November 10, 1958
Thomas Merton wrote to Pope John XXIII on November 10, 1958 - fifty years ago today. His letter to the Pope reflected his newly awakened sense of solidarity with the world of human concerns. He writes..."It seems to me that, as a contemplative, I do not need to lock myself in solitude and lose all contact with the rest of the world; rather this poor world has a right to a place in my solitude. It is not enough for me to think of the apostolic value of prayer and penance; I also have to think in terms of a contemplative grasp of the political, intellectual, artistic, and social movements of this world - by which I mean a sympathy for the honest aspirations of so many intellectuals everywhere in the world and the terrible problems they have to face."
An Urgent Obligation
Moving forward from his great epiphany at the corner of Fourth and Walnut Merton becomes increasingly engaged in matters of civil rights and peace. In an October 1961 letter to Etta Gullick he characterises the plight of the world as an "international crisis" and senses the call to speak on issues as a matter of "urgent obligation". He writes... "I am now perfectly convinced that there is one task for me that takes precedence over everything else: working with such means as I have at my disposal for the abolition of war... Prayer of course remains my chief means, but it is also an obligation on my part to speak out insofar as I am able, and to speak as clearly, as forthrightly, and as uncompromisingly as I can.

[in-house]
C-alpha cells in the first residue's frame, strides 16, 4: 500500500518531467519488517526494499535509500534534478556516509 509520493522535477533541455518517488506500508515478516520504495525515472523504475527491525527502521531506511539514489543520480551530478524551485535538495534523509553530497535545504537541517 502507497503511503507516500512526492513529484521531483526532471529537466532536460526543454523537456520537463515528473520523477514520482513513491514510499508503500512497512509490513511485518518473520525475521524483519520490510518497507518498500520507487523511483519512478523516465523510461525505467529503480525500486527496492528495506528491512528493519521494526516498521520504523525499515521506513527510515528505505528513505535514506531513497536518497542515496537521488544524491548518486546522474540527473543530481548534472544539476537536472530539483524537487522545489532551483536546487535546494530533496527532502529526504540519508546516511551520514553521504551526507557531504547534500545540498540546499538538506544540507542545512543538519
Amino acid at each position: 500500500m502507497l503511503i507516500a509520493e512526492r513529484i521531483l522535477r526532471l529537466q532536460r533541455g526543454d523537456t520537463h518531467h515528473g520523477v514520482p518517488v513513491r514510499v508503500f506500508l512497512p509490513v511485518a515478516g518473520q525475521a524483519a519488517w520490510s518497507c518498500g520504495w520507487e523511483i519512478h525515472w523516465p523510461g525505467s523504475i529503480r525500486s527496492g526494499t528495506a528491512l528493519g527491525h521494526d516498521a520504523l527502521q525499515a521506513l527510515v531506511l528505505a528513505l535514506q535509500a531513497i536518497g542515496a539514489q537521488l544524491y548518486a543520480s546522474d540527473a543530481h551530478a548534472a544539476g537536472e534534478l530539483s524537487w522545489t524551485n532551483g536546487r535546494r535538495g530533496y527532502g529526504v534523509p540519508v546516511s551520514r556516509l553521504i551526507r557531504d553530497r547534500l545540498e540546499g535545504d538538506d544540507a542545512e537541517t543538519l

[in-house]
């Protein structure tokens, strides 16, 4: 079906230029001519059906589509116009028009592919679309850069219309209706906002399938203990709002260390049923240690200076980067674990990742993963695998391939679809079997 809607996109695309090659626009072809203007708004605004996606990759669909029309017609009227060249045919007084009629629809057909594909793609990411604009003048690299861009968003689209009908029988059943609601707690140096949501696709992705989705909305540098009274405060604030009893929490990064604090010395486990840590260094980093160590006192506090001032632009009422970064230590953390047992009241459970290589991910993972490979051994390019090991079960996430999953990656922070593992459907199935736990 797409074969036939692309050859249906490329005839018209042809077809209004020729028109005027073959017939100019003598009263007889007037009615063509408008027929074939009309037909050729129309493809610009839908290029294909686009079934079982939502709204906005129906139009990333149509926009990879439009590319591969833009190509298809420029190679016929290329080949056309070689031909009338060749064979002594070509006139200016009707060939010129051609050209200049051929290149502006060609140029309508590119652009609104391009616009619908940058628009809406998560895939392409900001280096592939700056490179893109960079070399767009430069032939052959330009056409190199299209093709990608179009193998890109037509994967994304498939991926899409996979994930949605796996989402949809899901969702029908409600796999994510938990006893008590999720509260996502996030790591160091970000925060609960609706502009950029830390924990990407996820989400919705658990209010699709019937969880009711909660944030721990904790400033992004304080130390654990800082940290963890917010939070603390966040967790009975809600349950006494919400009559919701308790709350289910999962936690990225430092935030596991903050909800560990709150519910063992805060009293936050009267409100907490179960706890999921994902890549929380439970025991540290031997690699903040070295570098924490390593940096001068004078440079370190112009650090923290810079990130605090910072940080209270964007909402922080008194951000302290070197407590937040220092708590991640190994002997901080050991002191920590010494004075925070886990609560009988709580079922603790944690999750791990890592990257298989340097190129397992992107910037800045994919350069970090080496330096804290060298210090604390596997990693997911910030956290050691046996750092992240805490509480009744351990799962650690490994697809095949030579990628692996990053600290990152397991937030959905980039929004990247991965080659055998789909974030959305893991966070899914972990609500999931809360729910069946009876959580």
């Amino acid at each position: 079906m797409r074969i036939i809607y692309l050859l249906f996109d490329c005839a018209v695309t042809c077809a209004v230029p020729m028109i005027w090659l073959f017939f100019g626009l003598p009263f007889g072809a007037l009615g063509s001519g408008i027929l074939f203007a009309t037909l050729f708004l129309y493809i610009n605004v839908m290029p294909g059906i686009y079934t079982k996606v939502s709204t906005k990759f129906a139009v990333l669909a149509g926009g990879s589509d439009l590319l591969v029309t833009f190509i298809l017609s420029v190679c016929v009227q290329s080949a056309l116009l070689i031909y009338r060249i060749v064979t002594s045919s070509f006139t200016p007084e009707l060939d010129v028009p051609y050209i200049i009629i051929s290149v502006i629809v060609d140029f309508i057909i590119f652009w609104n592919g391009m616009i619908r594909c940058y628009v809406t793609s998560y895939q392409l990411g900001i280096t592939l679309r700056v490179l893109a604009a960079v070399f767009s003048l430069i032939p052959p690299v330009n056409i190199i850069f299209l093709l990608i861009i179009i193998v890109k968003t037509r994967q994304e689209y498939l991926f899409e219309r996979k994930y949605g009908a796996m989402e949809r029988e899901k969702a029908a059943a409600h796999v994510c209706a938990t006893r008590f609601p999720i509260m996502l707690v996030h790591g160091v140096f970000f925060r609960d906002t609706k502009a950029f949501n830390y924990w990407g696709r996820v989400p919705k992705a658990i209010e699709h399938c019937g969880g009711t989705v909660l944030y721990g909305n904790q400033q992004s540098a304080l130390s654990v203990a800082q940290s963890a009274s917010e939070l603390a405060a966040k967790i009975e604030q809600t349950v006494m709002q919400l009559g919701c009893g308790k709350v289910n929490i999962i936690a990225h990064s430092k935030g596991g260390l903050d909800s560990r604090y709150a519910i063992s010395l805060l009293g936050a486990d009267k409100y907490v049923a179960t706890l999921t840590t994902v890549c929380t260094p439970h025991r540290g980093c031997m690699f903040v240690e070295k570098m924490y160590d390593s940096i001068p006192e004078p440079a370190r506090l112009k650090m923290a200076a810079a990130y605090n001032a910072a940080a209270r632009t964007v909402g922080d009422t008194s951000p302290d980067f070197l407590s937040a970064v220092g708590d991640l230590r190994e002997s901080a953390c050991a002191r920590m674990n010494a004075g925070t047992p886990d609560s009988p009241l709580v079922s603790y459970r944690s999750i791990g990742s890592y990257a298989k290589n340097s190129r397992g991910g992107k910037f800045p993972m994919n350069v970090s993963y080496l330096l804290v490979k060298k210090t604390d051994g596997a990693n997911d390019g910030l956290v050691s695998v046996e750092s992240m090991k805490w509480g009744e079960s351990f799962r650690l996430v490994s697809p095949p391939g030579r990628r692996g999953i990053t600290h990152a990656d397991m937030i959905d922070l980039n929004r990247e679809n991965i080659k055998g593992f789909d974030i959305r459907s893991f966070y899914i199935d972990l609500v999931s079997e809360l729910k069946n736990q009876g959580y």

And speak he does... for the next 10 years, from the time of his letter to the Pope on November 10, 1958, Merton's prophetic voice is expressed in essays, poetry, letters, books, articles, and journals. He speaks clearly, forthrightly, and uncompromisingly on issues relating to the nuclear arms race, the cold war, the Vietnam war, civil rights, non-violent resistance, Latin American liberation, and the environment. Far from being a contradiction of Merton's contemplative life his prophetic outcry is the natural fruit of his spiritual journey of solitude, inner awakening, and unitive consciousness.
Peace and blessings... Rob
"The duty of the Christian in this crisis is to strive with all his power and intelligence, with his faith, hope in Christ, and love for God and man, to do the one task which God has imposed upon us in the world today. That task is to work for the total abolition of war." Thomas Merton